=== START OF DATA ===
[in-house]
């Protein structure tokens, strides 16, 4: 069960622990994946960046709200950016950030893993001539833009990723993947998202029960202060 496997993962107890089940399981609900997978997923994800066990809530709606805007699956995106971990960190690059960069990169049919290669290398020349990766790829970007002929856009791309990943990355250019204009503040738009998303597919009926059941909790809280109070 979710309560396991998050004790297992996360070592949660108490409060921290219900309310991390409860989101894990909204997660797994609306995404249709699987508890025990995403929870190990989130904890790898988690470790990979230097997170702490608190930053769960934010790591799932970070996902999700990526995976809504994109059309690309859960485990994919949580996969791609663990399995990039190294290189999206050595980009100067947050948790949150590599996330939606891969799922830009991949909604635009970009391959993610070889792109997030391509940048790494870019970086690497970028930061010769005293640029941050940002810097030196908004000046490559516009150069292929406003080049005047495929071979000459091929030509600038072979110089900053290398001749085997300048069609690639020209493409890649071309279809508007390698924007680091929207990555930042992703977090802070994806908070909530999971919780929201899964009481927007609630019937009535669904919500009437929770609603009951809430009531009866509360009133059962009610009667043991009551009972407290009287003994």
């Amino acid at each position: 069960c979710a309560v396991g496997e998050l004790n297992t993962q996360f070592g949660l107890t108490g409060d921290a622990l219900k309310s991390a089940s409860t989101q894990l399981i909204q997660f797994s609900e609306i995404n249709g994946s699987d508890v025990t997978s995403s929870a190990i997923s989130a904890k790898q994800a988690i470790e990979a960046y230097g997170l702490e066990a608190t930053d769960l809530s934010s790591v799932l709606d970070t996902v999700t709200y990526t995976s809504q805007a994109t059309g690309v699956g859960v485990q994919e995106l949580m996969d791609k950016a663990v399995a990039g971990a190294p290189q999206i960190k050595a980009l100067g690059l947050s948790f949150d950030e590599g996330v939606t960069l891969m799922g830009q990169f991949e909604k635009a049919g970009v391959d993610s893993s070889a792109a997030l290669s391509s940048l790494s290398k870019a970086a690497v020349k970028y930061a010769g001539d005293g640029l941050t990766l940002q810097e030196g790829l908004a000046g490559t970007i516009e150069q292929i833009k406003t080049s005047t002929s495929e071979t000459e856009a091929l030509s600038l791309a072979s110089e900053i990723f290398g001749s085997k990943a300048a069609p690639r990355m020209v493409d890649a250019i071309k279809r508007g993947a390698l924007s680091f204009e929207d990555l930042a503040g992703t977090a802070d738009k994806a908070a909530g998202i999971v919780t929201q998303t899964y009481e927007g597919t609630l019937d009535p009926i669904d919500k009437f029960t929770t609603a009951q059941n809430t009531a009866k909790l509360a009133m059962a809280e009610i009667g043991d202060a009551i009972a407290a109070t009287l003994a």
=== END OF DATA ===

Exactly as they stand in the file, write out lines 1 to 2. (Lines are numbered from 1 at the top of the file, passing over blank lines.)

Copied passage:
[in-house]
């Protein structure tokens, strides 16, 4: 069960622990994946960046709200950016950030893993001539833009990723993947998202029960202060 496997993962107890089940399981609900997978997923994800066990809530709606805007699956995106971990960190690059960069990169049919290669290398020349990766790829970007002929856009791309990943990355250019204009503040738009998303597919009926059941909790809280109070 979710309560396991998050004790297992996360070592949660108490409060921290219900309310991390409860989101894990909204997660797994609306995404249709699987508890025990995403929870190990989130904890790898988690470790990979230097997170702490608190930053769960934010790591799932970070996902999700990526995976809504994109059309690309859960485990994919949580996969791609663990399995990039190294290189999206050595980009100067947050948790949150590599996330939606891969799922830009991949909604635009970009391959993610070889792109997030391509940048790494870019970086690497970028930061010769005293640029941050940002810097030196908004000046490559516009150069292929406003080049005047495929071979000459091929030509600038072979110089900053290398001749085997300048069609690639020209493409890649071309279809508007390698924007680091929207990555930042992703977090802070994806908070909530999971919780929201899964009481927007609630019937009535669904919500009437929770609603009951809430009531009866509360009133059962009610009667043991009551009972407290009287003994």